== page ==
What Stephen Hawking Can Teach Us. Lessons From A Great Man.

To eulogise Professor Hawking is not in my remit, I knew him too little and there are those much better deserving and placed of that honour. To obituarise him is also beyond my scope, as I possess neither the gravitas or right to do so. But to celebrate him, and all that he has achieved through his inexhaustible pursuit of knowledge, that is something that we  all can do. Stephen was a pioneer, philanthropist, physicist and inspiration, and it is only right that he be celebrated.

For Stephen. 1942-2018. 

Somewhere in Cambridge University, likely dog-eared and covered in dust, lies a paper written over 50 years ago.  Within its pages, between the rather impenetrable prose, lies a set of formidable equations. And these equations carefully examine the nature of our universe, in particular the properties of its expansion with relation to ‘singularities.

It may seem odd that thin wood and scattered ink can capture such dramatic notions, but I assure you it can. And with this first foray into the laws of the Universe, the late Stephen Hawking laid strong foundations for a future we can all dream of.

”Closed in a room, my imagination becomes the universe, and the rest of the world is missing out.” – Criss Jami

An Expanding Universe

In 1929 Edwin Hubble used an analysis of light wavelength change to demonstrate the expansion of the Universe. Each galaxy is rushing away from one and another, in a Universe oft described as ‘Infinite but bounded.’ This is a confusing concept for most (including myself,) and asks more questions than it answers. Will it expand forever (very possibly,) can we ever transverse all of it (disappointingly unlikely,) and why does it behave as it does?

The same questions plagued a young doctoral candidate called Stephen Hawking, who set about to answer them. Having graduated from Oxford University with a degree in Physics, Stephen was ready to prove his worth. His 1965 paper, titled ‘Properties of Expanding Universes’ (note the pluralisation of Universe,) along with many others of his own,  answered seminal questions that propelled this young man into infamy, and we still use his work today.

In his work on ‘singularities‘ (where matter becomes incredibly densely packed,) he investigated the nature of universal expansion, black holes and other phenomena. Alongside mathematician Roger Penrose, Hawking showed mathematical proof for the Big Bang, modelled the nature of Black Holes and even went as far to examine what happens to information devoured by such holes as they die.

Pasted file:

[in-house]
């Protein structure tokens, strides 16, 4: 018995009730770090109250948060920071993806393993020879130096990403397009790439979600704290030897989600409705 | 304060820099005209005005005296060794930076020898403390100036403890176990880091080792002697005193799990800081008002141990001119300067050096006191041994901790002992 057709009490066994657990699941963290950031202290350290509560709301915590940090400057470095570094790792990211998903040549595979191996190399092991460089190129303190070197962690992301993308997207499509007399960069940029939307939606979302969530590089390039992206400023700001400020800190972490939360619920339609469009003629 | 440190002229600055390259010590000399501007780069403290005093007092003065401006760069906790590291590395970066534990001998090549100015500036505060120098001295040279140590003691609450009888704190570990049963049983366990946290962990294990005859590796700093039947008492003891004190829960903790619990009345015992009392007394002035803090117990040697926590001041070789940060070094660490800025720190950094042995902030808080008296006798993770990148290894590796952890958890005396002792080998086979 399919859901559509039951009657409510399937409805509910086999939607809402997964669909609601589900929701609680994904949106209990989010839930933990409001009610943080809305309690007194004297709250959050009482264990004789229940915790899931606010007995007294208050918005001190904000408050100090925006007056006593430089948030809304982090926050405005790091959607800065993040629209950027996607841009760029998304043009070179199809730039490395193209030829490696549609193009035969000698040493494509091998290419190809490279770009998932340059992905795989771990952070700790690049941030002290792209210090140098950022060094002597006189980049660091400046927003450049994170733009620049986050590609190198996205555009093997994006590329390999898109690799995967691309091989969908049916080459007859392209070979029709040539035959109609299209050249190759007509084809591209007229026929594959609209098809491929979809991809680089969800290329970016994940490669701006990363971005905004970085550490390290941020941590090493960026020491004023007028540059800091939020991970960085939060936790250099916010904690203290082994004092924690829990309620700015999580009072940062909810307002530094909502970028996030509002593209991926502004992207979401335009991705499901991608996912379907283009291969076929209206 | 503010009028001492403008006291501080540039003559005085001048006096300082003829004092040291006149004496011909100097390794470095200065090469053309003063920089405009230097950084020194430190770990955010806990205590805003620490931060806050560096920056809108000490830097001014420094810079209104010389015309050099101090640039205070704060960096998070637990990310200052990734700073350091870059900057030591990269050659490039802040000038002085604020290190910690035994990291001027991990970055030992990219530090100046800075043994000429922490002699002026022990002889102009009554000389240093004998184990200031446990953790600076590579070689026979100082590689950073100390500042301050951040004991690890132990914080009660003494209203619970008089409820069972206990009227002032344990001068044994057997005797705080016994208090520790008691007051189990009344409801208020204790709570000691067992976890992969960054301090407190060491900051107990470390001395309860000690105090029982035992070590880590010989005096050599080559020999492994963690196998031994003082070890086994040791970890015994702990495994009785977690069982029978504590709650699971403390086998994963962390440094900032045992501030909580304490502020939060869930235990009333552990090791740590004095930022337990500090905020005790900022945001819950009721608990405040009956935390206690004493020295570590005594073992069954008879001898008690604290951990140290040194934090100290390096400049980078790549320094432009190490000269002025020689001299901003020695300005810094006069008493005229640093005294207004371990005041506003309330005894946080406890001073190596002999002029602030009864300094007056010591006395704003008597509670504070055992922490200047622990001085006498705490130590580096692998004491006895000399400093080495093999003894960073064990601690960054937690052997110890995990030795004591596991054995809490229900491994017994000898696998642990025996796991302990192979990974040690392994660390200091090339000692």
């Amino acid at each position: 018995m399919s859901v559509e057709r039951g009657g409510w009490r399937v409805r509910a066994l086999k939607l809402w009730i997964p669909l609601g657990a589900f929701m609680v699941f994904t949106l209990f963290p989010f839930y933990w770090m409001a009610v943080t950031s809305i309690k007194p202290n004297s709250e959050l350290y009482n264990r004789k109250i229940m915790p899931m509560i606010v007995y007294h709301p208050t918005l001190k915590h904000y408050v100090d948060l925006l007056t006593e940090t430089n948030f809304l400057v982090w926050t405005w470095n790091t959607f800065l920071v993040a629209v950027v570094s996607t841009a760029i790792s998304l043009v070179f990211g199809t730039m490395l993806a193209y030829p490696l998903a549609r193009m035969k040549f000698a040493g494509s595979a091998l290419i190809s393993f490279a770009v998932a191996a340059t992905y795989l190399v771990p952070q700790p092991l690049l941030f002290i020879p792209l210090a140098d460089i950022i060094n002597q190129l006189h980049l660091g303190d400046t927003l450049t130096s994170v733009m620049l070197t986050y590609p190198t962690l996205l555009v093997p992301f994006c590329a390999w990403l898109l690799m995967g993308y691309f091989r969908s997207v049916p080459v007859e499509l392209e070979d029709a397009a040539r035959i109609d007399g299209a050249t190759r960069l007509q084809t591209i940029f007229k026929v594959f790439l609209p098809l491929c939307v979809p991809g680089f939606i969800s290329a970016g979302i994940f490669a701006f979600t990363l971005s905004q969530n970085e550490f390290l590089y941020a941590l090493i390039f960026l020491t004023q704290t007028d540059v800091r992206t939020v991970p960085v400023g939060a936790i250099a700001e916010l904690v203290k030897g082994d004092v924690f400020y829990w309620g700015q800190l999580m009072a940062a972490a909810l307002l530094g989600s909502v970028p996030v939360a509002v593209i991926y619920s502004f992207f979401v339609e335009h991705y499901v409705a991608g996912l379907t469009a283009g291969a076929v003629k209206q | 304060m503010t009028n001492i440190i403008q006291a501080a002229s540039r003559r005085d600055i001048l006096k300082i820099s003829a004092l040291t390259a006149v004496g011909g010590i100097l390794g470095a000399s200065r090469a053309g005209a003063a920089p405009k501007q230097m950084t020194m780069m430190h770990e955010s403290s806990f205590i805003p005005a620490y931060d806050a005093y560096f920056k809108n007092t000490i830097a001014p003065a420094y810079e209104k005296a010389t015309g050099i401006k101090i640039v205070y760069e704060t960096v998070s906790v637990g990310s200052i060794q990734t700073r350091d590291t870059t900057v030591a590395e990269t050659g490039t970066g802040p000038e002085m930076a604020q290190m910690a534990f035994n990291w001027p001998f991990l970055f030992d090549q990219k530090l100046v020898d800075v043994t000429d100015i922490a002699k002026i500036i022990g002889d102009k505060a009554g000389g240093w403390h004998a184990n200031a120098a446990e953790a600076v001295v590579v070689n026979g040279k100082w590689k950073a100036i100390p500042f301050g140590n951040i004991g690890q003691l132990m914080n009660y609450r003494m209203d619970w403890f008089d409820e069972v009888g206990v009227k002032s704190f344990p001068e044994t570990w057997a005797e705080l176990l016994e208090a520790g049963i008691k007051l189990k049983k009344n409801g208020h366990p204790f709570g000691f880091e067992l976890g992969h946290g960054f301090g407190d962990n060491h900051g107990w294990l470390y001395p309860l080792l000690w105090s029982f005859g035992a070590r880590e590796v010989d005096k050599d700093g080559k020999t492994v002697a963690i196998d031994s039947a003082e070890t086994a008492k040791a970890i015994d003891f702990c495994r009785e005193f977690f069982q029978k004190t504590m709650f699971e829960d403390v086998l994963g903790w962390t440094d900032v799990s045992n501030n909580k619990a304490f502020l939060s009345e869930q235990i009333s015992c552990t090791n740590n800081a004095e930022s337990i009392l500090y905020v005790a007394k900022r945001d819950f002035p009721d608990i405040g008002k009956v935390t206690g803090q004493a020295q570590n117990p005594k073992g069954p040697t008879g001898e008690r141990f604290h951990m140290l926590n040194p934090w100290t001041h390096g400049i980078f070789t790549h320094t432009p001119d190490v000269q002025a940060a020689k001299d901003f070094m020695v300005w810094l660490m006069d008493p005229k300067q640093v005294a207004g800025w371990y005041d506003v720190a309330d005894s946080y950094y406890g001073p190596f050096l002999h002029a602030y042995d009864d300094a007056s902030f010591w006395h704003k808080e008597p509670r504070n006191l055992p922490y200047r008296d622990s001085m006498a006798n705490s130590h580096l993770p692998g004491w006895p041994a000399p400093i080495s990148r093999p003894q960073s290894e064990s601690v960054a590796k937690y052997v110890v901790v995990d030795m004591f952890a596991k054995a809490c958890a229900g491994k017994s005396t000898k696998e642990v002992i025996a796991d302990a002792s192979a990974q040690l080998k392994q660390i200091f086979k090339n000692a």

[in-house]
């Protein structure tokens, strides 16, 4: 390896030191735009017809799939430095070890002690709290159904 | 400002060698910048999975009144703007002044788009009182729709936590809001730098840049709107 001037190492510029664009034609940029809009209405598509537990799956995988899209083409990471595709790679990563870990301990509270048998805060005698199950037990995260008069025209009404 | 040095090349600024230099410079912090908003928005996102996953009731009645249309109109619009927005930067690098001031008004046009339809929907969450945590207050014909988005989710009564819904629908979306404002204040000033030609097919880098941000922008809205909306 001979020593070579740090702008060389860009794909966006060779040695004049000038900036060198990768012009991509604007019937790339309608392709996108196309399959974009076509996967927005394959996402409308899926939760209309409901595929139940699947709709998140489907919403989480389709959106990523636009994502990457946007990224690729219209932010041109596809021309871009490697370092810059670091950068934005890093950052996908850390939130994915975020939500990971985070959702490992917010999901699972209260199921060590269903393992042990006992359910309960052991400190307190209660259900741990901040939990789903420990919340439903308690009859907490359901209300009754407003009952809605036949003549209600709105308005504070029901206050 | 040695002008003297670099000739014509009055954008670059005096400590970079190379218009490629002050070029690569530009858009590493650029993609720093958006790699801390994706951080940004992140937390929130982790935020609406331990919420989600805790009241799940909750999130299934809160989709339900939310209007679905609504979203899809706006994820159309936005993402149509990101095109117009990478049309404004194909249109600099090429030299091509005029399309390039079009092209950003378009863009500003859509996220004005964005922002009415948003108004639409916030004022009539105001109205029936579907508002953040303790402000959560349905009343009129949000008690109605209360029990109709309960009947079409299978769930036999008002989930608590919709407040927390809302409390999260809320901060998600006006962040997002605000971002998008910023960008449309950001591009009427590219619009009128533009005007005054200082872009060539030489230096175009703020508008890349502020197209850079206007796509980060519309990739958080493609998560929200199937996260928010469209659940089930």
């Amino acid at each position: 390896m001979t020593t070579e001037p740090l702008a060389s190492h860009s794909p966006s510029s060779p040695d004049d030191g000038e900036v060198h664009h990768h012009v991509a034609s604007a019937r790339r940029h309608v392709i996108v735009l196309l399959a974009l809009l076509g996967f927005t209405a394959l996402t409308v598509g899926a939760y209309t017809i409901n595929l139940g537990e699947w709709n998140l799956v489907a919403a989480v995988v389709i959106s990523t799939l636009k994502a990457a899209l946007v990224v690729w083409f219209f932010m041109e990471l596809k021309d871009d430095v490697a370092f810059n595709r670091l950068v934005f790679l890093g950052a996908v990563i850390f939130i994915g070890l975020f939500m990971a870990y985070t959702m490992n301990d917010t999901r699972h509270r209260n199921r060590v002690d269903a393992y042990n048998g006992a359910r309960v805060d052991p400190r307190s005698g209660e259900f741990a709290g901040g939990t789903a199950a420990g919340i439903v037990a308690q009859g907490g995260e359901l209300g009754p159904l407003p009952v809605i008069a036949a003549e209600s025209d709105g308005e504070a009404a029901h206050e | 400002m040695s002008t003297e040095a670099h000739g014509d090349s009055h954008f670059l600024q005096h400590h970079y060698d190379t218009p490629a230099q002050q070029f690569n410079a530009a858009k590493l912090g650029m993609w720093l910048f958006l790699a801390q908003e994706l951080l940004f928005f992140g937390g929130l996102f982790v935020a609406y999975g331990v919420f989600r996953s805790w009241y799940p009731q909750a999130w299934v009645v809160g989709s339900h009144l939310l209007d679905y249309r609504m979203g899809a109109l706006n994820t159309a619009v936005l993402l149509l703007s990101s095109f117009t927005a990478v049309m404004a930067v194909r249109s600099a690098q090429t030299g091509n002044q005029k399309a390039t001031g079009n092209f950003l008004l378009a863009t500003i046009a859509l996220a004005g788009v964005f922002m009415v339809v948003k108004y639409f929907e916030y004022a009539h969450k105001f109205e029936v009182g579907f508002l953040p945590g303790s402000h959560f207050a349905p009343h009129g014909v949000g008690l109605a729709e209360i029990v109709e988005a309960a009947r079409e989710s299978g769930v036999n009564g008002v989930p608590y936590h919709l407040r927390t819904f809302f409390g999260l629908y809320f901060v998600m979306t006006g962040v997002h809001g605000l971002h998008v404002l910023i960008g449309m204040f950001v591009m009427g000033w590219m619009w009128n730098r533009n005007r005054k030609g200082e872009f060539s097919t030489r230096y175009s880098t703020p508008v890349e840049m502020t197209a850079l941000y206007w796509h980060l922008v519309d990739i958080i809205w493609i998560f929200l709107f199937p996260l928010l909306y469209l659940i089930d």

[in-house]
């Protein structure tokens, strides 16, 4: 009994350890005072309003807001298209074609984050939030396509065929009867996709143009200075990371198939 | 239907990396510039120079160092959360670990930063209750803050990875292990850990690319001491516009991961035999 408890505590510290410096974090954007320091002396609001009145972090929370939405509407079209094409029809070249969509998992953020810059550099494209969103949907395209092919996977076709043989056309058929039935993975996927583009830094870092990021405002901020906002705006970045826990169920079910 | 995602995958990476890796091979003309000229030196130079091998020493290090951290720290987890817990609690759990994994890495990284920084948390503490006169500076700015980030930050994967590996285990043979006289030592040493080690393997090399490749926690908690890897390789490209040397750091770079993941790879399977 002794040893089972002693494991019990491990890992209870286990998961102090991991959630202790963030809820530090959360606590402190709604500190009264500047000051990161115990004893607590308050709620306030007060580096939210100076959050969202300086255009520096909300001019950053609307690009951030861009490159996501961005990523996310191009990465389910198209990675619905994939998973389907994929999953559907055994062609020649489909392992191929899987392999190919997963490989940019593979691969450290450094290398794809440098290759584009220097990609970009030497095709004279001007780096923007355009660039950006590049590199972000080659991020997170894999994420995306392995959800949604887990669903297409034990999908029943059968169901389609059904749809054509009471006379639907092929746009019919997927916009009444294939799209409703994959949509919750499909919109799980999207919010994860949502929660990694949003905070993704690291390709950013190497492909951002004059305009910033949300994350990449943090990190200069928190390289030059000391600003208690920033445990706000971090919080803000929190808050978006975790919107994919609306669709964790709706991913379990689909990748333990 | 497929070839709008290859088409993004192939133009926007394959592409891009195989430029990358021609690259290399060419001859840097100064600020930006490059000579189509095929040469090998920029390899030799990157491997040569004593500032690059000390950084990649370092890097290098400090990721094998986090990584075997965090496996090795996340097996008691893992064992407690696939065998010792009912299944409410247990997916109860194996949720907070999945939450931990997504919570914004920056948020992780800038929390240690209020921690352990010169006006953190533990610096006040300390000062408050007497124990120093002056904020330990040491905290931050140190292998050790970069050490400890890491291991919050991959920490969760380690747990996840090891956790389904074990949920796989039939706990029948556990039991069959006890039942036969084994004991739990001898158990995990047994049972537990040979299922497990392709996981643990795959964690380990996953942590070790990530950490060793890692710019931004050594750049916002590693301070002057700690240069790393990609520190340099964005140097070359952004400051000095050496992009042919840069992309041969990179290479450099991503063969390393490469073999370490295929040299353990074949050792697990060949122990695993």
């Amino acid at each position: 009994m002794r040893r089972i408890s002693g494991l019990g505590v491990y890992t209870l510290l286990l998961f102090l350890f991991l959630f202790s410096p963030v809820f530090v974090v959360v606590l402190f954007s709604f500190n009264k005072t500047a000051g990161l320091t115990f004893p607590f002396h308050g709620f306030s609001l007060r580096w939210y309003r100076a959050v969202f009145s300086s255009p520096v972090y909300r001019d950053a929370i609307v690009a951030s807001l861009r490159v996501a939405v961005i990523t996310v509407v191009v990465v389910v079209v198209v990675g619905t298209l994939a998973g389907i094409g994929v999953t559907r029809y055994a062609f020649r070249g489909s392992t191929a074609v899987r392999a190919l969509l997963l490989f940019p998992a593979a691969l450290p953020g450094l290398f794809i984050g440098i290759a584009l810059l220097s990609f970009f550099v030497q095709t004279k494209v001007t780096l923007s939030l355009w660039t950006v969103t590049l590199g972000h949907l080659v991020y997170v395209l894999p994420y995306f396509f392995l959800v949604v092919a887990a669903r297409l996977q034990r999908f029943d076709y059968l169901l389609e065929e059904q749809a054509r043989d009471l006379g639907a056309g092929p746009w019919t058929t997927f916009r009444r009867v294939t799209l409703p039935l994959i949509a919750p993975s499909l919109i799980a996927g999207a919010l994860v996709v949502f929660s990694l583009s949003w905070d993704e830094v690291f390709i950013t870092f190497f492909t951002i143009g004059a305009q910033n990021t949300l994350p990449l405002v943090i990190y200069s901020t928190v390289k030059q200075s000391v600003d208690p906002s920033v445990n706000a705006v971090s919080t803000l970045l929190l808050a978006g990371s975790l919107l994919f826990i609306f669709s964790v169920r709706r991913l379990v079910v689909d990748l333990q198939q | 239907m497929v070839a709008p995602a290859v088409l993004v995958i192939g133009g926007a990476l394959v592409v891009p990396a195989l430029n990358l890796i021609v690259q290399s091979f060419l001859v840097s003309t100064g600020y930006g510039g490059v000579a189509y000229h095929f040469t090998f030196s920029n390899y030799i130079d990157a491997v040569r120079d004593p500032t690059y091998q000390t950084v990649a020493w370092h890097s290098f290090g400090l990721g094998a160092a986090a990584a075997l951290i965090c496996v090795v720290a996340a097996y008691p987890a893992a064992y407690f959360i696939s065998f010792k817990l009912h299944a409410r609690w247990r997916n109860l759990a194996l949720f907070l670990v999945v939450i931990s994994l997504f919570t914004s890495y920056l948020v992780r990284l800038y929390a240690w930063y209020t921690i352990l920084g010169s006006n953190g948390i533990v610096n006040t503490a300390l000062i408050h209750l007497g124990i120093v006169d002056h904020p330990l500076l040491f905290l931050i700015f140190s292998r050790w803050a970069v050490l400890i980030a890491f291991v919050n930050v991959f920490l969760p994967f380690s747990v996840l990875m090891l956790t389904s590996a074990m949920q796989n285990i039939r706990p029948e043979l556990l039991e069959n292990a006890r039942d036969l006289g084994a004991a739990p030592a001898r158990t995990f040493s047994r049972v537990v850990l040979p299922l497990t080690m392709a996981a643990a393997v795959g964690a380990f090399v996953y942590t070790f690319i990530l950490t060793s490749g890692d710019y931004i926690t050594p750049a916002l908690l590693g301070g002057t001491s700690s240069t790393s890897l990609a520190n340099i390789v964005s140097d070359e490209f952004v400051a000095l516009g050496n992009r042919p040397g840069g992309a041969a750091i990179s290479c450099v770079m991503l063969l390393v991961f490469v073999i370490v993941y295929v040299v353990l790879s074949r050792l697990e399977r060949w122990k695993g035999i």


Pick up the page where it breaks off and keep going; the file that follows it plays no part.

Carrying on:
In short, Stephen probed the darkest centres of reality and found light. And because of this, modern days physicists can begin to answer even more of the very questions that define our existence.

Stephen and the Universe

‘One, remember to look up at the stars and not down at your feet. Two, never give up work. Work gives you meaning and purpose and life is empty without it. Three, if you are lucky enough to find love, remember it is there and don’t throw it away – Professor Hawking

The young hands responsible for this work belonged to a brilliant mind, but one fraught with worry. An exceptional intelligence, Stephen Hawking’s quest for knowledge found little hindrance in the solemnity of disease. When diagnosed with Amyotrophic Lateral Sclerosis (a diagnosis oft questioned,) he fell into a depression which marred his studies. But then the disease failed to progress as expected, Stephen found a new lease of life.

It is something wonderful that Stephens spirit was not crushed by his physical limitations. And even as he lost the use of his body, his mind became freer to set itself amongst the stars. Not only has he answered some of the greatest questions known to man, but propelled countless young minds outwards into the same abyss he explored. It is poetic that even confined physically, he explored more of space and time than many of us ever will.

With his passing today humanity can all feel a collective loss. All great men (and women,) must die, but their deeds are remembered in infamy. Although it is likely, and shamefully so, that many will have never heard his name, their descendants will use his work to transverse the stars, find new homes and spread humanity to the farthest reaches.  And for me at least, opening the pages of his books will always feel like home.

In his very equations are his legacy, the deepest paint on the extraordinary canvas that was a challenging and incredible story. Stephen showed us that the Universe is ours for the taking, and that you can do it from a wheelchair. He showed us that passion and spirit can conquer the greatest odds, and that generosity and determination can build great things.

Goodbye Stephen. And thank you.

What’s Next?

  • Read Stephen Hawkins ‘A Brief History of Time’
  • Learn more about ‘black holes’
  • Go do something wonderful.

The opinions above are those of Dr Janaway alone. You may note that this page still has ads on it, and all proceeds from this post will go to charities associated with Motor Neurone Disease. I hope you find this acceptable. Image courtesy of Lwp Kommunikáció


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